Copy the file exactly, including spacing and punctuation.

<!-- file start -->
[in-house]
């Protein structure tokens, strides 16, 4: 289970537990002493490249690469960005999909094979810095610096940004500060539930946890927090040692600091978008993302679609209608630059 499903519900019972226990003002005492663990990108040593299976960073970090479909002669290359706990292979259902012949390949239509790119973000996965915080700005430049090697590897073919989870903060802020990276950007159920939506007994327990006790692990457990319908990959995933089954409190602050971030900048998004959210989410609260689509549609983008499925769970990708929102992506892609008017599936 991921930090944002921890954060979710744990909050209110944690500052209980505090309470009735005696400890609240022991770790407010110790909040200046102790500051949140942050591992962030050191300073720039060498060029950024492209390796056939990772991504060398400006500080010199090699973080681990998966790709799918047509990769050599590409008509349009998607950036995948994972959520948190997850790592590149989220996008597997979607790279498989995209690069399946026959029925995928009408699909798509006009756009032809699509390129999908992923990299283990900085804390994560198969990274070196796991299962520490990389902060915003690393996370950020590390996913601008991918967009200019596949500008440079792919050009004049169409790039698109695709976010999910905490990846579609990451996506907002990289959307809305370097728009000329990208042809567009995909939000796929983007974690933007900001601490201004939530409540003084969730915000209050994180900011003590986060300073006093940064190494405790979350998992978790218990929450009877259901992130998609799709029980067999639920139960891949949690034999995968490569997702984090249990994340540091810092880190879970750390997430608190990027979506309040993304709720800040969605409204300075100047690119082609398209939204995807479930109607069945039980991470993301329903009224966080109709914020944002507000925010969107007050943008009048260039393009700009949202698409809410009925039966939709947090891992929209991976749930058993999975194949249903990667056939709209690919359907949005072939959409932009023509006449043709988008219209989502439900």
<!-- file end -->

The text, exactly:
[in-house]
């Protein structure tokens, strides 16, 4: 289970537990002493490249690469960005999909094979810095610096940004500060539930946890927090040692600091978008993302679609209608630059 499903519900019972226990003002005492663990990108040593299976960073970090479909002669290359706990292979259902012949390949239509790119973000996965915080700005430049090697590897073919989870903060802020990276950007159920939506007994327990006790692990457990319908990959995933089954409190602050971030900048998004959210989410609260689509549609983008499925769970990708929102992506892609008017599936 991921930090944002921890954060979710744990909050209110944690500052209980505090309470009735005696400890609240022991770790407010110790909040200046102790500051949140942050591992962030050191300073720039060498060029950024492209390796056939990772991504060398400006500080010199090699973080681990998966790709799918047509990769050599590409008509349009998607950036995948994972959520948190997850790592590149989220996008597997979607790279498989995209690069399946026959029925995928009408699909798509006009756009032809699509390129999908992923990299283990900085804390994560198969990274070196796991299962520490990389902060915003690393996370950020590390996913601008991918967009200019596949500008440079792919050009004049169409790039698109695709976010999910905490990846579609990451996506907002990289959307809305370097728009000329990208042809567009995909939000796929983007974690933007900001601490201004939530409540003084969730915000209050994180900011003590986060300073006093940064190494405790979350998992978790218990929450009877259901992130998609799709029980067999639920139960891949949690034999995968490569997702984090249990994340540091810092880190879970750390997430608190990027979506309040993304709720800040969605409204300075100047690119082609398209939204995807479930109607069945039980991470993301329903009224966080109709914020944002507000925010969107007050943008009048260039393009700009949202698409809410009925039966939709947090891992929209991976749930058993999975194949249903990667056939709209690919359907949005072939959409932009023509006449043709988008219209989502439900």